As long as the internet connection is running at a decent speed, I can go to Amazon.com and download Kindle books and magazines directly to my laptop, then use a USB cable (which the Kindle comes with) to transfer documents from my laptop to the Kindle. I can also transfer PDF and text files to read on the Kindle, which comes in handy for some of the reading I'm doing for my master's program.
I wish the screen were backlit so I can read it in lower light (like on airplanes at night without the harsh overhead light on), but in general it's very easy to read and it's easy on my eyes. After a day of staring at my computer screen I can still come home and read the Kindle screen very comfortably. You can increase the font size. There's a little tracker at the bottom that tells you how far along you are in the book, which I love. I'm always obsessed with how many more pages I have left in a book.
With Kindle-specific files, you can highlight, make notes, and look up words in the dictionary instantly. You can jump around between locations, go back to the table of contents, and skip ahead to chapters. I'm having a little trouble with the bookmarking feature, so I find myself jotting down the location number (rather than folding down the corner on a real book), when I want to jump around in a book. PDF and text files are not as easy to manipulate. If all the features of Kindle-specific files are available for them, I haven't figured them out yet. I know that with PDF files, you only have two choices for font size (small and not quite as small), whereas for Kindle files there are five or six sizes.
I love handling it. It took me a few days to get used to it, but now it's completely comfortable in my hands. I can hold it with one hand and press the button to turn pages while juggling a beverage in the other hand while the cat jumps up into my lap. I bought a case for it, to protect it while transporting it, but when I'm reading at home I generally take it out of the case so I can hold it easily with one hand.
Recently I successfully wrote my first paper for a course using source material directly from my Kindle. I highlighted portions of the text and saved them in the My Clippings file, then opened that as a text file on my laptop. From there it was easy to copy/paste the quotes I wanted directly into the paper I was writing. Going paperless like this is huge for me. Once I got the hang of it, it definitely saved time in not having to copy the notes longhand from a book, then type them into a Word document.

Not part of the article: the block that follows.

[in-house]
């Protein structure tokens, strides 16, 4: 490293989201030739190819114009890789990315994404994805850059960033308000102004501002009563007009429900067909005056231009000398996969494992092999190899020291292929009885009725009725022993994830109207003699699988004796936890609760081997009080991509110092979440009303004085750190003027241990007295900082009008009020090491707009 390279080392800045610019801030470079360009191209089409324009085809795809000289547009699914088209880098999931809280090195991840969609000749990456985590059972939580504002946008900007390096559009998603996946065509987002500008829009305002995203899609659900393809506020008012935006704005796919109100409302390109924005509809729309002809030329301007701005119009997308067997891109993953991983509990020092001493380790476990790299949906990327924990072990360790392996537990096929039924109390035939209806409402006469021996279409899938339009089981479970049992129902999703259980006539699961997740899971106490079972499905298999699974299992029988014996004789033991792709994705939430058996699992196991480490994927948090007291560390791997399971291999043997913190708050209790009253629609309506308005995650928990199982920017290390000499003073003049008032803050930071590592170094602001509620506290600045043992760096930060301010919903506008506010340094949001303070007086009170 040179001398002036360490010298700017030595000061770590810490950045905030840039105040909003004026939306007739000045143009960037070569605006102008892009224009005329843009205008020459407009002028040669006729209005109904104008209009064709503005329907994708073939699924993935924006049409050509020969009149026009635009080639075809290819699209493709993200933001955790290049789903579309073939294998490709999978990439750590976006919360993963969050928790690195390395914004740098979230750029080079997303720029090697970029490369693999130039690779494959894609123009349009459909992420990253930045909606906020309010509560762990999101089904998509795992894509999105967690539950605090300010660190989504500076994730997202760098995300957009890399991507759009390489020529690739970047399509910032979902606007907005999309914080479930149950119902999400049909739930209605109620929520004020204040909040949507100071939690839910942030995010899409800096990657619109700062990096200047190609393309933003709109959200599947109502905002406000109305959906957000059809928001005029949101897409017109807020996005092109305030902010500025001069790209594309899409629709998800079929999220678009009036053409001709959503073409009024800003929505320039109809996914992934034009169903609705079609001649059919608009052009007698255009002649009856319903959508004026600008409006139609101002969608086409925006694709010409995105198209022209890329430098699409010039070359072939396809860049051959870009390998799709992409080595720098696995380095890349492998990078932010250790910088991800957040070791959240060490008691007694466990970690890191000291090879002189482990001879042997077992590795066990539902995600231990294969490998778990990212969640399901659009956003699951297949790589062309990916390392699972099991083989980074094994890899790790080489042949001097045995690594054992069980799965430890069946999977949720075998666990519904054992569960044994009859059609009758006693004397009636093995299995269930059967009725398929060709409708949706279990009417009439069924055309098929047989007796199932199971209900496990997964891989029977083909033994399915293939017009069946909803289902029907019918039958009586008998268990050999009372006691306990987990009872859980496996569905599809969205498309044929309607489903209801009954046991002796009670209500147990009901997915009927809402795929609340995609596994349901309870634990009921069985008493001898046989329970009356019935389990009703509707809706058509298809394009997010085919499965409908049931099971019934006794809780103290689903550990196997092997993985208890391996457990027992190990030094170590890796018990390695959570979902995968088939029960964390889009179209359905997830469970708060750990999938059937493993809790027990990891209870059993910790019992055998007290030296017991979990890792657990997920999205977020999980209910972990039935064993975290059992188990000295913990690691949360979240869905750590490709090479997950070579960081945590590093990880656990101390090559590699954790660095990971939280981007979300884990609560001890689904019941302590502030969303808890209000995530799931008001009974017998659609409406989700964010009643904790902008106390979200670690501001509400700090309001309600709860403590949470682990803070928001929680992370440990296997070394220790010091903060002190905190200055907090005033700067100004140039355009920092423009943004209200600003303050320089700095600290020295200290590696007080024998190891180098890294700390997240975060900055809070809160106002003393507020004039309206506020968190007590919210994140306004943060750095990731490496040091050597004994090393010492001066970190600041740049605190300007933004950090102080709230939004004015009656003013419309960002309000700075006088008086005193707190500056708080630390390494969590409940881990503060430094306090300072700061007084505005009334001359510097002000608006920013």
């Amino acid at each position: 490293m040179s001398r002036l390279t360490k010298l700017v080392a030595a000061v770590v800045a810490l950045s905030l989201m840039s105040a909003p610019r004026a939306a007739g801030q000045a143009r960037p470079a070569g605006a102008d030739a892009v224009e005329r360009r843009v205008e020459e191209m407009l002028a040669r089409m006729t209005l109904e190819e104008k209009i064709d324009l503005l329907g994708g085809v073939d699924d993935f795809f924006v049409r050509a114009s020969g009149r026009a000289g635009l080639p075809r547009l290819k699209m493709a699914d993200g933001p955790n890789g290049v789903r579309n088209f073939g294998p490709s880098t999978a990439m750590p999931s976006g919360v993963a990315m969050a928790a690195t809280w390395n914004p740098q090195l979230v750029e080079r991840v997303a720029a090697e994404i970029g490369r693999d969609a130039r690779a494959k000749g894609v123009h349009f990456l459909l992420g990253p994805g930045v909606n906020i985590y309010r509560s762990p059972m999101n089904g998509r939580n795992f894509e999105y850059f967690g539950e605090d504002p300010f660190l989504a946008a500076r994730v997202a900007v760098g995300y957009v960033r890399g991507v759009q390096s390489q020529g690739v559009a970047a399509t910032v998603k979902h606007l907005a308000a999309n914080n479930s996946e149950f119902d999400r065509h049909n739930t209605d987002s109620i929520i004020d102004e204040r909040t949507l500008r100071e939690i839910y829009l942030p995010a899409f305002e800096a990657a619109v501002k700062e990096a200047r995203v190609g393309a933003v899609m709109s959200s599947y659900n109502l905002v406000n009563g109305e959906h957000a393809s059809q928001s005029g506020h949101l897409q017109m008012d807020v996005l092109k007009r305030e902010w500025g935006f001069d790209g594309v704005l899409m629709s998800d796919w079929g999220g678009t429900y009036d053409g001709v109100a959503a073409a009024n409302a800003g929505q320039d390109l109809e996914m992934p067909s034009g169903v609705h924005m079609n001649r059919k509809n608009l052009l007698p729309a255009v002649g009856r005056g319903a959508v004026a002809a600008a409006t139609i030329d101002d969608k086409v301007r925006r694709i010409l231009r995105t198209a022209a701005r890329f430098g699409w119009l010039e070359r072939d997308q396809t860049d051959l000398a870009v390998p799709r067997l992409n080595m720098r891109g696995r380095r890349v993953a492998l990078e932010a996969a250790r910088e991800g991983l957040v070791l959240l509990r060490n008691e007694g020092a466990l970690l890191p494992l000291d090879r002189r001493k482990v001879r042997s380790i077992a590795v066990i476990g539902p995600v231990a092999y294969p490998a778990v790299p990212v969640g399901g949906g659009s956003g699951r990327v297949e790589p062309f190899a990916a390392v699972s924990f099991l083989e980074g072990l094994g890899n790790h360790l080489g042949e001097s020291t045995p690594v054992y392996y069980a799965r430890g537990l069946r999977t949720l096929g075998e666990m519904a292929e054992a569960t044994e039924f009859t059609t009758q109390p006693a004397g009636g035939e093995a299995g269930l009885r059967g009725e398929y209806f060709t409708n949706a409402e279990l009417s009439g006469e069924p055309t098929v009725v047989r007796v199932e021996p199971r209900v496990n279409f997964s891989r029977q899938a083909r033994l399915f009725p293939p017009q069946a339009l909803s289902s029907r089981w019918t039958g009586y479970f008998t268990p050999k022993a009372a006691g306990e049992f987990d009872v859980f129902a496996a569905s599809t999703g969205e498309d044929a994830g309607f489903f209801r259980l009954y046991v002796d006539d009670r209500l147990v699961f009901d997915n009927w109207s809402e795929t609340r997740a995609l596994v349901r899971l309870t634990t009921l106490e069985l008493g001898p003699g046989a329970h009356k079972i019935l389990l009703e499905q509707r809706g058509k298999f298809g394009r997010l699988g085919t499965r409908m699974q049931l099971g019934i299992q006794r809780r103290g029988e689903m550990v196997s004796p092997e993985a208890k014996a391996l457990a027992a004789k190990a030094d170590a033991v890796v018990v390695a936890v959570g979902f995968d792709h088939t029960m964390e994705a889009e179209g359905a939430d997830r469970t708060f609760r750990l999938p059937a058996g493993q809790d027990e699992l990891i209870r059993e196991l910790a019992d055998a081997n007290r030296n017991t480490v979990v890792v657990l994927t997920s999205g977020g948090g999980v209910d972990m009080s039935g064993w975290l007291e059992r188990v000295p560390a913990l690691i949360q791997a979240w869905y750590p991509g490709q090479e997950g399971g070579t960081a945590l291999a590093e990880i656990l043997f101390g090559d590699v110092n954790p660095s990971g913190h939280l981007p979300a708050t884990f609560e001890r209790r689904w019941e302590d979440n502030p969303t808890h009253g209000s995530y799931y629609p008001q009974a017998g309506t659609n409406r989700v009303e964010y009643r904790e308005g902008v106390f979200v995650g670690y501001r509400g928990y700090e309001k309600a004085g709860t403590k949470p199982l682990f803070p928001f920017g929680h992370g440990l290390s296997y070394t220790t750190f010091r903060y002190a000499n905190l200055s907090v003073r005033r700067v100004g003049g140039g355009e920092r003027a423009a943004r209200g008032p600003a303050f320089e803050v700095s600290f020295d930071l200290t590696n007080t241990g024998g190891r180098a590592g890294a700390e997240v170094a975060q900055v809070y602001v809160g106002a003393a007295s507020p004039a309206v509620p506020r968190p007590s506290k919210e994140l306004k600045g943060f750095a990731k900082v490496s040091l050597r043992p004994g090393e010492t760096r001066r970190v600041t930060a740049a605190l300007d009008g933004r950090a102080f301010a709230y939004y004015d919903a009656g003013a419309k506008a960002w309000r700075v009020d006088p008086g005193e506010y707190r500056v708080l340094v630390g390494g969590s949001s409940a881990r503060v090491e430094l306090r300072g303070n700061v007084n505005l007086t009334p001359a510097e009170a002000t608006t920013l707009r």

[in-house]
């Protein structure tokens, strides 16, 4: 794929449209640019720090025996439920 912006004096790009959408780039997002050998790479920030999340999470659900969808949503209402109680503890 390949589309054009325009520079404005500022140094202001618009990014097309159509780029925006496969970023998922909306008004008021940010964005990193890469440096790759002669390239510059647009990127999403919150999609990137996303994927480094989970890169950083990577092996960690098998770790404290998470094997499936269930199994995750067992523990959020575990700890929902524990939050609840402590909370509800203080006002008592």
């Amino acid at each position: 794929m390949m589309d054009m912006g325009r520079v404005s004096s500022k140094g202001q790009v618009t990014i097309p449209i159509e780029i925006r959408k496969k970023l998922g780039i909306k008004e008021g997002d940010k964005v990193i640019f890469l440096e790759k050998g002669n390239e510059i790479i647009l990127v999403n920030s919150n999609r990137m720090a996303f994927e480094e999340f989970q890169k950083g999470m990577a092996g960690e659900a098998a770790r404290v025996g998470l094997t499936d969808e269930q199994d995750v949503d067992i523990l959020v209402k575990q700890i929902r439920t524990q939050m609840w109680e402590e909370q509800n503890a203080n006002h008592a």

Some other comparisons of using it overseas as opposed to in the United States... If you don't have the wireless thing turned on, the battery lasts about two weeks rather than one week, so you don't need to charge it as often. If you're overseas in an area that does have wireless access, you'll be charged for each direct download, whereas wireless access is part of the cost of the Kindle when you're in the United States so there's no additional charge. Wherever you are, you can still download directly to your own computer for no extra charge. Not all titles are available overseas. When Amazon thought my computer was in Burundi, I had a limited selection of titles to choose from. But for some reason it now thinks I'm in the United States (I did not change the settings in any way; it just happened on its own somehow) and I have the full selection at my disposal. One last thing -- if you're in a non-wireless area, you can't subscribe to magazines and newspapers; you have to purchase each issue separately and download them to your computer, which costs more than having a subscription.
I haven't tracked if it's saving me money or not. I'm downloading a lot of free or $1 ebooks (Goodreads and Project Gutenberg are great sources for free ebooks, even if you don't have a Kindle), because I like a lot of classics and some of the public domain documents are handy for my courses. But, am I also buying more new books, at least during this initial, new-and-exciting-gadget phase? Probably. However, most new books on Amazon are $9.99 for the Kindle edition, whereas the new hardcover editions cost more. On the other hand, I rarely bought hardcover books and usually waited until cheaper or free paperback editions were available. Lots of hands and variables to consider there.
Just this week I realized something I hadn't considered before. Once I'm finished reading something on the Kindle, I can't pass it off to someone else. If it's a book I think Mike will like, he has to borrow the Kindle to read it, which means I'm not using the Kindle. I give a lot of books away to friends, my office library, or PaperbackSwap.com. Now these books are taking up digital space instead of bookshelf space. I'm not that concerned about the digital space -- the Kindle can hold thousands of books. But not being able to share those books is bothering me now. I still have plenty of real books to give away; I don't think my personal library will be diminished any time soon.
Now if you'll excuse me, a book I want to read is releasing today. I have to go refresh my Amazon page to see if it's available for download yet.
Image from Amazon.com. I was not compensated in any way for this post. Items were purchased by me for personal use.